Universities stand by pound;100m top-up claim

20th February 2004 at 00:00
The head of the universities' collective body has strongly denounced criticisms of its demand for an extra pound;102 million to help them compete with the extra tuition fee income for universities in England.

The TES Scotland had reported "informed sources" close to the Scottish Executive who suggested the universities' representations were "self-defeating".

"The 'informed sources' are very badly informed sources," David Caldwell, director of Universities Scotland, contends.

Writing in this week's issue, Mr Caldwell says the situation in England "was never the determining factor" in making the case for additional funding in Scotland, and his organisation is not claiming higher education is automatically entitled to extra cash.

He insists that the universities had made "a carefully reasoned case" in setting out the arguments for additional cash, which were based on the needs of the Scottish universities and the support they required to meet the policies of the Executive.

Mr Caldwell also takes issue with criticism from the further education sector which has argued that the universities are "jumping the gun" in demanding extra resources six years before any changes are required to deal with the English situation.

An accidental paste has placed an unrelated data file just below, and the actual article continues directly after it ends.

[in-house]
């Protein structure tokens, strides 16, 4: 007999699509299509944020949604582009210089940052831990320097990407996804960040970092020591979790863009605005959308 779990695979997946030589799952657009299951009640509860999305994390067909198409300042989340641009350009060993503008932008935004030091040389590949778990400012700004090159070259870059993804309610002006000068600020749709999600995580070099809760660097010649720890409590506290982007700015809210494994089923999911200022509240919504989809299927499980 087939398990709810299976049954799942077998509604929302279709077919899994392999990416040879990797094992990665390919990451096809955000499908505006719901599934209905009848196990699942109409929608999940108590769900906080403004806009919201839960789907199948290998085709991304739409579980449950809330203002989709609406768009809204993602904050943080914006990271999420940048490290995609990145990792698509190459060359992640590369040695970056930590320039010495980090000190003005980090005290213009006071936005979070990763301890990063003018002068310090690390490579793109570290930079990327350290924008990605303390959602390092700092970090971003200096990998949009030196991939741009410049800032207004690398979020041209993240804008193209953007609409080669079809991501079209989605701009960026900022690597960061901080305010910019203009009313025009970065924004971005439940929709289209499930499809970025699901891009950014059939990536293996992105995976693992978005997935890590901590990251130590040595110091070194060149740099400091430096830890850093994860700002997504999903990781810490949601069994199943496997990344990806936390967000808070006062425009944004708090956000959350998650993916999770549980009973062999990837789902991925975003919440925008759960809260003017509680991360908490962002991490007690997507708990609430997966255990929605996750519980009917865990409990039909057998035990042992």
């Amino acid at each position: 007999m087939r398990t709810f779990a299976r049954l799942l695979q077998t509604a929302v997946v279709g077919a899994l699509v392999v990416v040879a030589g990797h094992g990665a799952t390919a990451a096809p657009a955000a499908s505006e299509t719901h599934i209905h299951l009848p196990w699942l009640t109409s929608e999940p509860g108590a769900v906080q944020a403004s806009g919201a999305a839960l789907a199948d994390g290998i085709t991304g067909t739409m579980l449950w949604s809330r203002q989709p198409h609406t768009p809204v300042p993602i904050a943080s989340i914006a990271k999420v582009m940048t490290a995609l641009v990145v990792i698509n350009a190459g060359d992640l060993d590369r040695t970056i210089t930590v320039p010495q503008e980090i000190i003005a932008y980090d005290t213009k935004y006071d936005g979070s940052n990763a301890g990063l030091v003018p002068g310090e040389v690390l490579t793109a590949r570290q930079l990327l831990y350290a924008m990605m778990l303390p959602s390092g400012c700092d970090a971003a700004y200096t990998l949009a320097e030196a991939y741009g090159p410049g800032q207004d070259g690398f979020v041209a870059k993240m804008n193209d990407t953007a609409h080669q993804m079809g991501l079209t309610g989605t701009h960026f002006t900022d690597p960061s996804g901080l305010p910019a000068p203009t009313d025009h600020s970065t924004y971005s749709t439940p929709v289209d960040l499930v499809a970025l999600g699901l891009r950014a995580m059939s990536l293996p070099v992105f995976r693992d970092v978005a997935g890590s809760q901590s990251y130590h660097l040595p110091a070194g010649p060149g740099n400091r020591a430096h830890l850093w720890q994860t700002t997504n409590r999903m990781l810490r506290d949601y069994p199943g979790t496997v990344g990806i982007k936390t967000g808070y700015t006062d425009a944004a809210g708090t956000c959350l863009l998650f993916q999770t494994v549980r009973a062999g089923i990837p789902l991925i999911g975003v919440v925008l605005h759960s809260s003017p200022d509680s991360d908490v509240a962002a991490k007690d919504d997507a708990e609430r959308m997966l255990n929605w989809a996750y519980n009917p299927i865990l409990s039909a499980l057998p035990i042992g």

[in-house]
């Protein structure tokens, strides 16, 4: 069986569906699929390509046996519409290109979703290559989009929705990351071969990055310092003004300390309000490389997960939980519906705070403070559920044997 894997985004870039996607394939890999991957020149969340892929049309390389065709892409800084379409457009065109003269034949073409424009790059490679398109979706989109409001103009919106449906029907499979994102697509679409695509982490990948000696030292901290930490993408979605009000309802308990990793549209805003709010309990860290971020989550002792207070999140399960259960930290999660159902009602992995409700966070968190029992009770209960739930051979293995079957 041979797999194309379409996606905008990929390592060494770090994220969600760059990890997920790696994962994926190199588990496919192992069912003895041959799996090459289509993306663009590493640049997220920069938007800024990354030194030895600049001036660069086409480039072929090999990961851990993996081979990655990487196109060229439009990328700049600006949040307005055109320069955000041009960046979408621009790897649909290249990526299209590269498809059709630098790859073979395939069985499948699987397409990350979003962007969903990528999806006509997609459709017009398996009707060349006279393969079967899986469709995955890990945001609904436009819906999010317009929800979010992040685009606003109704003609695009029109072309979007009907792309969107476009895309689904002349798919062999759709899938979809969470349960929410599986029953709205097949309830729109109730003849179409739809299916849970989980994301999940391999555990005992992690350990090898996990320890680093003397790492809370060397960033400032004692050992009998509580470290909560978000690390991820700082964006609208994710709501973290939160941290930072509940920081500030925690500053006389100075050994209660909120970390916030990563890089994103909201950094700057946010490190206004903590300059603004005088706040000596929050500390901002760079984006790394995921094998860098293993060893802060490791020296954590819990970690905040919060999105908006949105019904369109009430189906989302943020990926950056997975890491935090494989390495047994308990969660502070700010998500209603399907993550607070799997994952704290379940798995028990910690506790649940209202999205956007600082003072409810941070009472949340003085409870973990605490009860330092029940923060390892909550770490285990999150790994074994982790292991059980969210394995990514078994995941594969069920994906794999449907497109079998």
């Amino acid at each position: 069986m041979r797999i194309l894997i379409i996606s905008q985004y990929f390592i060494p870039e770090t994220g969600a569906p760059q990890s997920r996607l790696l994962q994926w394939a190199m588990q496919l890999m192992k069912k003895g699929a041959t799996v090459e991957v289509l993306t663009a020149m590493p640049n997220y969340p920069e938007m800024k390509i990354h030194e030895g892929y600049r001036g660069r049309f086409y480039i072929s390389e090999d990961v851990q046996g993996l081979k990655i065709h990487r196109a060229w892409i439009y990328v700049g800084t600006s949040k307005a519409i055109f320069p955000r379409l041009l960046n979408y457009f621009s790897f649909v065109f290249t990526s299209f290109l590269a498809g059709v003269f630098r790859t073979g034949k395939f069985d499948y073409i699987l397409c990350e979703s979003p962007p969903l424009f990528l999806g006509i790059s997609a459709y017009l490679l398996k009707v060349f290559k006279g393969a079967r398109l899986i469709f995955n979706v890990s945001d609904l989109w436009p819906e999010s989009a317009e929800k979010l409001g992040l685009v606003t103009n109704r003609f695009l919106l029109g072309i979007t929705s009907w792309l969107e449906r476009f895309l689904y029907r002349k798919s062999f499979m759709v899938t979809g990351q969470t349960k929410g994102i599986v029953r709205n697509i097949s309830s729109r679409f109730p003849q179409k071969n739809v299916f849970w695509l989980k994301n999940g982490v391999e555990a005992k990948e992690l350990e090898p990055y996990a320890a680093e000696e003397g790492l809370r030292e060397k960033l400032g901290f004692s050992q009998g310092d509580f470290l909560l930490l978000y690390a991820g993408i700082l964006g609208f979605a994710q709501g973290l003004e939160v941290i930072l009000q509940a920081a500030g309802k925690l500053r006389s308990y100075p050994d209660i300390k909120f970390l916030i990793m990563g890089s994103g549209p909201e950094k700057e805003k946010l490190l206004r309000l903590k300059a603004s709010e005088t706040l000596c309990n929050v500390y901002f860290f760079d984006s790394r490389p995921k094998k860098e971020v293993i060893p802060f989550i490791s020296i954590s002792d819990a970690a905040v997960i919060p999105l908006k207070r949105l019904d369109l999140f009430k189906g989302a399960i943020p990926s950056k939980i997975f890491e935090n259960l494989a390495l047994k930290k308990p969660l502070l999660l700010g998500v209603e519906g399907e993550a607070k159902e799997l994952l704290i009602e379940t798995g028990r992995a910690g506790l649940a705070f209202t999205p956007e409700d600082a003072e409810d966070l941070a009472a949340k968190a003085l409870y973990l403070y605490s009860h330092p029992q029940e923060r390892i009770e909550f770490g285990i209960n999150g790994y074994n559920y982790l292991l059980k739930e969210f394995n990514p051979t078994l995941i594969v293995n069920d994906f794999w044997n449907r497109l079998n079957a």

Extra funding is already flowing to English universities from the 2002 spending review, he writes, and additional income from top-up tuition fees will start in 2006 - in two years' time, not six.

Mr Caldwell describes such a view from FE as "troubling" since it suggests the colleges are lobbying against the universities. "The HE sector has welcomed the substantial increases in spending on FE in recent years and has never argued that they were undeserved," he says.

Such an attitude among the colleges would put at risk the trust between FE and HE, particularly if it was based on inaccurate and incomplete information.

"It is absurd for your source to apply the word 'self-defeating' to the presentation of a reasoned case," Mr Caldwell concludes. "What deserves to be self-defeating is your source's distortion and misrepresentation of that case."


Subscribe to get access to the content on this page.

If you are already a Tes/ Tes Scotland subscriber please log in with your username or email address to get full access to our back issues, CPD library and membership plus page.

Not a subscriber? Find out more about our subscription offers.
Subscribe now
Existing subscriber?
Enter subscription number


The guide by your side – ensuring you are always up to date with the latest in education.

Get Tes magazine online and delivered to your door. Stay up to date with the latest research, teacher innovation and insight, plus classroom tips and techniques with a Tes magazine subscription.
With a Tes magazine subscription you get exclusive access to our CPD library. Including our New Teachers’ special for NQTS, Ed Tech, How to Get a Job, Trip Planner, Ed Biz Special and all Tes back issues.

Subscribe now